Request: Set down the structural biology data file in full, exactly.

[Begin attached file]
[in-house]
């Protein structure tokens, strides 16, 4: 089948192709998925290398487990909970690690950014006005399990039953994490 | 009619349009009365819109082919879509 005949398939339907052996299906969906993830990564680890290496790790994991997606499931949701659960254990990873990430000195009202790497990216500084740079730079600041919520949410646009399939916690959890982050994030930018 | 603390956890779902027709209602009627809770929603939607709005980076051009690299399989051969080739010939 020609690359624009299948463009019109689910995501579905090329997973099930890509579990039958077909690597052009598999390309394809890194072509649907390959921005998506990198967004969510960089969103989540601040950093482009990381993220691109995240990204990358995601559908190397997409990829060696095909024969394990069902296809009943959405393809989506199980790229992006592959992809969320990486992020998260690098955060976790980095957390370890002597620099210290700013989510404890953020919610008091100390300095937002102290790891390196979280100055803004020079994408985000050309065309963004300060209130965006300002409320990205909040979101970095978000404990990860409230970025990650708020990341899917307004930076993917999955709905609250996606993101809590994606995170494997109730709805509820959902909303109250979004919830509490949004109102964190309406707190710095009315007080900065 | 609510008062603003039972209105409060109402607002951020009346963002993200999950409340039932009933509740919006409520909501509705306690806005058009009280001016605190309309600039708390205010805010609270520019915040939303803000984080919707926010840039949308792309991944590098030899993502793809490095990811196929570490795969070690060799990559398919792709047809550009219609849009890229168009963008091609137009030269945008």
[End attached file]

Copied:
[in-house]
């Protein structure tokens, strides 16, 4: 089948192709998925290398487990909970690690950014006005399990039953994490 | 009619349009009365819109082919879509 005949398939339907052996299906969906993830990564680890290496790790994991997606499931949701659960254990990873990430000195009202790497990216500084740079730079600041919520949410646009399939916690959890982050994030930018 | 603390956890779902027709209602009627809770929603939607709005980076051009690299399989051969080739010939 020609690359624009299948463009019109689910995501579905090329997973099930890509579990039958077909690597052009598999390309394809890194072509649907390959921005998506990198967004969510960089969103989540601040950093482009990381993220691109995240990204990358995601559908190397997409990829060696095909024969394990069902296809009943959405393809989506199980790229992006592959992809969320990486992020998260690098955060976790980095957390370890002597620099210290700013989510404890953020919610008091100390300095937002102290790891390196979280100055803004020079994408985000050309065309963004300060209130965006300002409320990205909040979101970095978000404990990860409230970025990650708020990341899917307004930076993917999955709905609250996606993101809590994606995170494997109730709805509820959902909303109250979004919830509490949004109102964190309406707190710095009315007080900065 | 609510008062603003039972209105409060109402607002951020009346963002993200999950409340039932009933509740919006409520909501509705306690806005058009009280001016605190309309600039708390205010805010609270520019915040939303803000984080919707926010840039949308792309991944590098030899993502793809490095990811196929570490795969070690060799990559398919792709047809550009219609849009890229168009963008091609137009030269945008």